Washington Post media reporter Kurtz (Media Circus, 1993) looks at a nation awash in talk TV and radio, and concludes that it may be drowning. Kurtz surveys the vast expanse of talk media, from Oprah Winfrey to Meet the Press, from C-SPAN to Don Imus and Rush Limbaugh. He shows how the sausage is made, going backstage on Nightline and Larry King Live. Kurtz lets Phil Donahue defend the daytime TV talk show genre and explains the marketing philosophy behind the choreographed conservative va. liberal fireworks on such programs as The McLaughlin Group and Crossfire. He traces the history of talk media, from its staid and conservative beginnings to its present wildness, where ``television has made deviance seem passÇ'' and where reporters and pundits trade honest journalism for fame and fortune. Kurtz is insightful but unexciting until he turns, in the last third of the book, to a critical examination of the influence of talk media, and especially talk radio. While Kurtz was himself a talk-show host for 16 months on a Washington radio station and is still a frequent guest on the talk-show circuit, he is ambivalent about the genre. ``Clearly, the talk phenomenon helps viewers and listeners feel connected to a political world that seems increasingly remote from their daily existence,'' he writes. On the other hand, says Kurtz, talk shows are often mindless and repetitive, merely a vehicle for their insincere or strident hosts. Kurtz applauds the talk-show genre as a ``wonderful, impassioned forum for debate'' but laments its lack of both self-regulation and restraint. ``The real question,'' Kurtz finally concludes, ``is whether there is a significant market for talk that is not driven by bluster, sensationalism and superficiality.'' Given the evidence he offers of the enormous political influence of talk shows, it is a sobering question at the heart of a sobering critique. (Author tour)

Pub Date: Feb. 1, 1996

ISBN: 0-8129-2624-2

Page Count: 384

Publisher: Times/Henry Holt

Review Posted Online: June 24, 2010

Kirkus Reviews Issue: Nov. 15, 1995

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Stricter than, say, Bergen Evans or W3 ("disinterested" means impartial — period), Strunk is in the last analysis...



Privately published by Strunk of Cornell in 1918 and revised by his student E. B. White in 1959, that "little book" is back again with more White updatings.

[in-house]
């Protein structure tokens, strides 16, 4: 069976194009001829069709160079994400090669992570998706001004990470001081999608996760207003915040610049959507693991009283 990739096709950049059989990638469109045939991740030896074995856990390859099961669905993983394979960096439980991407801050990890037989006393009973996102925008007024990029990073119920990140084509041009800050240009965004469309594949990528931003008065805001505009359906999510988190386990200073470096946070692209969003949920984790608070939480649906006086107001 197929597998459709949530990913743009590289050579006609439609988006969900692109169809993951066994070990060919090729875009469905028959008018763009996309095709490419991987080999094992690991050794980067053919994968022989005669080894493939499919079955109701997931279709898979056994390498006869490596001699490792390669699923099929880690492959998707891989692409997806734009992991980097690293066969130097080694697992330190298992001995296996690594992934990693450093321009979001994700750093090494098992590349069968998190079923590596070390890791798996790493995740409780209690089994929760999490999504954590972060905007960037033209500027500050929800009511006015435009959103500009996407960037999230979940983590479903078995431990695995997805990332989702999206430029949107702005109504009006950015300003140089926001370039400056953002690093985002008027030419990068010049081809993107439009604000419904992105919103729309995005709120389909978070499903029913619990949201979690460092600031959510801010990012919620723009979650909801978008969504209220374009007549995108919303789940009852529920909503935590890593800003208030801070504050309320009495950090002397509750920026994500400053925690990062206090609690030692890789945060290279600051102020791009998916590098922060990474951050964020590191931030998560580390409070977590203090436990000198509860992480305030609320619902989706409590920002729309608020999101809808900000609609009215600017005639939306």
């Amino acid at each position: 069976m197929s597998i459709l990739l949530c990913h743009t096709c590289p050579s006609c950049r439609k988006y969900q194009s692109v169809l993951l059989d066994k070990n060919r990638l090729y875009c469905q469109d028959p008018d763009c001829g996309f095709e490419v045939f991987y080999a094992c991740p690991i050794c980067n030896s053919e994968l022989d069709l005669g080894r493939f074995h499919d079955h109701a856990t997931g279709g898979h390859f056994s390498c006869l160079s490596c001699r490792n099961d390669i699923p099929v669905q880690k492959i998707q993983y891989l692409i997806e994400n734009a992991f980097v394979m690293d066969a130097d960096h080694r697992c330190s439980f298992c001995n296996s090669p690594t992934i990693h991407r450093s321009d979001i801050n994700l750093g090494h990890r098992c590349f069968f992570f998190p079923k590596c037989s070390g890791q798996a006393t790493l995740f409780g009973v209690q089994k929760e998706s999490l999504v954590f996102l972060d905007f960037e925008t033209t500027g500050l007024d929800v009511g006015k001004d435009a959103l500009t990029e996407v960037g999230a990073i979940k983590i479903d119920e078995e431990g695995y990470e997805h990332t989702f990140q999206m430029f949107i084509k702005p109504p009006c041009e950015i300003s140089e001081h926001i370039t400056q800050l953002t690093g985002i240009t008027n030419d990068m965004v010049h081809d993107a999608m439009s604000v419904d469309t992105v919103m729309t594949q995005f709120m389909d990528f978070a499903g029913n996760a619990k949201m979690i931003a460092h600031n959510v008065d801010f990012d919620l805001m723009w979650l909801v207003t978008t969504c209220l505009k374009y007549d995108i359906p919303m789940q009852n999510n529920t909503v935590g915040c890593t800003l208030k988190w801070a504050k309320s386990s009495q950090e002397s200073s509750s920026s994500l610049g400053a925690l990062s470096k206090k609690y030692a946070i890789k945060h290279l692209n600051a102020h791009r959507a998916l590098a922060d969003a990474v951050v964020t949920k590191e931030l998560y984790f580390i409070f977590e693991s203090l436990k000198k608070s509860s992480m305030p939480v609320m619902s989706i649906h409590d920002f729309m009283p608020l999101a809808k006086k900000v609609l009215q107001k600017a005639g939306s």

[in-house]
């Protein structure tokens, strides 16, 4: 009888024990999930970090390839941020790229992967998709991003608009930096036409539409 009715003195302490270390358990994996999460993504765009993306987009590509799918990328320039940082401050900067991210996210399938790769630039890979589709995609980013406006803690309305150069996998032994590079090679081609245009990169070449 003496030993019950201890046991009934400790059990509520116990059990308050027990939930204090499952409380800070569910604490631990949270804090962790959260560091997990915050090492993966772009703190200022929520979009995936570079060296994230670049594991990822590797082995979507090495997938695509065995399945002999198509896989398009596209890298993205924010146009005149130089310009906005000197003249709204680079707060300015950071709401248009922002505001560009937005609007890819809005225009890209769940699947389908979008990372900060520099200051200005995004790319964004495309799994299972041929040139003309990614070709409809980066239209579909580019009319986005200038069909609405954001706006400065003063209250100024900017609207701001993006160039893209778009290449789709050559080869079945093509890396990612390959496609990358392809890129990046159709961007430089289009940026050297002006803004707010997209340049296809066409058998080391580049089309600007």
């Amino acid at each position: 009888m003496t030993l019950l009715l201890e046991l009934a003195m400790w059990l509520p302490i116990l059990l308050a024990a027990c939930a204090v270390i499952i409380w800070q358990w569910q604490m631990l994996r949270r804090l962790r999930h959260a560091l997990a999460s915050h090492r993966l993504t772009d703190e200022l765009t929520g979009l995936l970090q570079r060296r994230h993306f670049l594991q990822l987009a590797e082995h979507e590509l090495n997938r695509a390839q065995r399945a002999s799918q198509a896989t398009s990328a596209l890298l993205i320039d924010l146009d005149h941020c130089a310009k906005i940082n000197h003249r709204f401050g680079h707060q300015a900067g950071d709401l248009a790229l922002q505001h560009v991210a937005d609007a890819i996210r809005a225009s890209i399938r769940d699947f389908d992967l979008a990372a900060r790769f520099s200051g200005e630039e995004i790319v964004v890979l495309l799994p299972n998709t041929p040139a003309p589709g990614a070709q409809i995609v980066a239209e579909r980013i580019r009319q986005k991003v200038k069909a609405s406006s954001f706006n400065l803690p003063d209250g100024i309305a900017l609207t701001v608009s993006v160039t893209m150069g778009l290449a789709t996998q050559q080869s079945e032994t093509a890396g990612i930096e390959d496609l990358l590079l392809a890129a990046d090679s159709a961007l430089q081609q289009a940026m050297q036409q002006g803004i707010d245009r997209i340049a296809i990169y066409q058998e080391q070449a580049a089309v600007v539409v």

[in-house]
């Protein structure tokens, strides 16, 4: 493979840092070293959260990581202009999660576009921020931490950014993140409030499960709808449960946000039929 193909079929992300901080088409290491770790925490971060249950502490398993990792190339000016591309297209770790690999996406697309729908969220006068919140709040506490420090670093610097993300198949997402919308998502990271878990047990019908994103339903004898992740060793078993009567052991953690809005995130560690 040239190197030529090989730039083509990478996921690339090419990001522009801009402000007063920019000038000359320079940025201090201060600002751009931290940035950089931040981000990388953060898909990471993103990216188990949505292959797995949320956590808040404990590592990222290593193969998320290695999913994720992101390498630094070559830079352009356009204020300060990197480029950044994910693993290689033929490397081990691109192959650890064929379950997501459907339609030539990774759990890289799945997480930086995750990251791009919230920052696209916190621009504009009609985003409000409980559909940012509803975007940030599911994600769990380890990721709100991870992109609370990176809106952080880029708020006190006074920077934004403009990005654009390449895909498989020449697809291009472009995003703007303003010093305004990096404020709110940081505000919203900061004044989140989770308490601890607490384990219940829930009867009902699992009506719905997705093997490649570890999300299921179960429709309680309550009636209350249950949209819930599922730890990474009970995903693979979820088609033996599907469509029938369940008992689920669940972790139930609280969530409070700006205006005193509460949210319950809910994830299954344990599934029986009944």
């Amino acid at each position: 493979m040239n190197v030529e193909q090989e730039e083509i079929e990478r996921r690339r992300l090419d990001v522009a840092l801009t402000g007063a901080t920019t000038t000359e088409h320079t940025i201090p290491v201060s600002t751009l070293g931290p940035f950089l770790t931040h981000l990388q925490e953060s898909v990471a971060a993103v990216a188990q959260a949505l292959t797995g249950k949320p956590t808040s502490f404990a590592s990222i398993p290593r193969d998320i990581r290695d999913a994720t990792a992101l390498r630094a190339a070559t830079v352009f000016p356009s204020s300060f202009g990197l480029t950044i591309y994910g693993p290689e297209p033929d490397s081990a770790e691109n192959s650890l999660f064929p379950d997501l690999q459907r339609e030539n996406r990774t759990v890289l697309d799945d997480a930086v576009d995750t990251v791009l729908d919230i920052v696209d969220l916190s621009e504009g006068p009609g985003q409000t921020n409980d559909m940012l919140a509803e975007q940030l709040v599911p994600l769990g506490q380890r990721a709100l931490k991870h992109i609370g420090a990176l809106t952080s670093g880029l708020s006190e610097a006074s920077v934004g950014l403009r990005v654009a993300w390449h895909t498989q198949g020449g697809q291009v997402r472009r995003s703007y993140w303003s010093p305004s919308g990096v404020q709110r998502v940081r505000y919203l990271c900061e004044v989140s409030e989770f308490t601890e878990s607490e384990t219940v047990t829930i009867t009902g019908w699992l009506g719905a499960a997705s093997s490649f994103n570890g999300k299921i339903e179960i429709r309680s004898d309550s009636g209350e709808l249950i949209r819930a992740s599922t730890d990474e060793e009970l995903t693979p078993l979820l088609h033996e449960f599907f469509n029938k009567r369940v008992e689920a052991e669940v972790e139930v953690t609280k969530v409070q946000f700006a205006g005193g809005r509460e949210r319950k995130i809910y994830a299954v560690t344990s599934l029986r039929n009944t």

Stricter than, say, Bergen Evans or W3 ("disinterested" means impartial — period), Strunk is in the last analysis (whoops — "A bankrupt expression") a unique guide (which means "without like or equal").

Pub Date: May 15, 1972

ISBN: 0205632645

Page Count: 105

Publisher: Macmillan

Review Posted Online: Oct. 28, 2011

Kirkus Reviews Issue: May 1, 1972

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From the national correspondent for PBS's MacNeil-Lehrer Newshour: a moving memoir of her youth in the Deep South and her role in desegregating the Univ. of Georgia. The eldest daughter of an army chaplain, Hunter-Gault was born in what she calls the ``first of many places that I would call `my place' ''—the small village of Due West, tucked away in a remote little corner of South Carolina. While her father served in Korea, Hunter-Gault and her mother moved first to Covington, Georgia, and then to Atlanta. In ``L.A.'' (lovely Atlanta), surrounded by her loving family and a close-knit black community, the author enjoyed a happy childhood participating in activities at church and at school, where her intellectual and leadership abilities soon were noticed by both faculty and peers. In high school, Hunter-Gault found herself studying the ``comic-strip character Brenda Starr as I might have studied a journalism textbook, had there been one.'' Determined to be a journalist, she applied to several colleges—all outside of Georgia, for ``to discourage the possibility that a black student would even think of applying to one of those white schools, the state provided money for black students'' to study out of state. Accepted at Michigan's Wayne State, the author was encouraged by local civil-rights leaders to apply, along with another classmate, to the Univ. of Georgia as well. Her application became a test of changing racial attitudes, as well as of the growing strength of the civil-rights movement in the South, and Gault became a national figure as she braved an onslaught of hostilities and harassment to become the first black woman to attend the university. A remarkably generous, fair-minded account of overcoming some of the biggest, and most intractable, obstacles ever deployed by southern racists. (Photographs—not seen.)

Pub Date: Nov. 1, 1992

ISBN: 0-374-17563-2

Page Count: 192

Publisher: Farrar, Straus and Giroux

Review Posted Online: May 20, 2010

Kirkus Reviews Issue: Sept. 1, 1992

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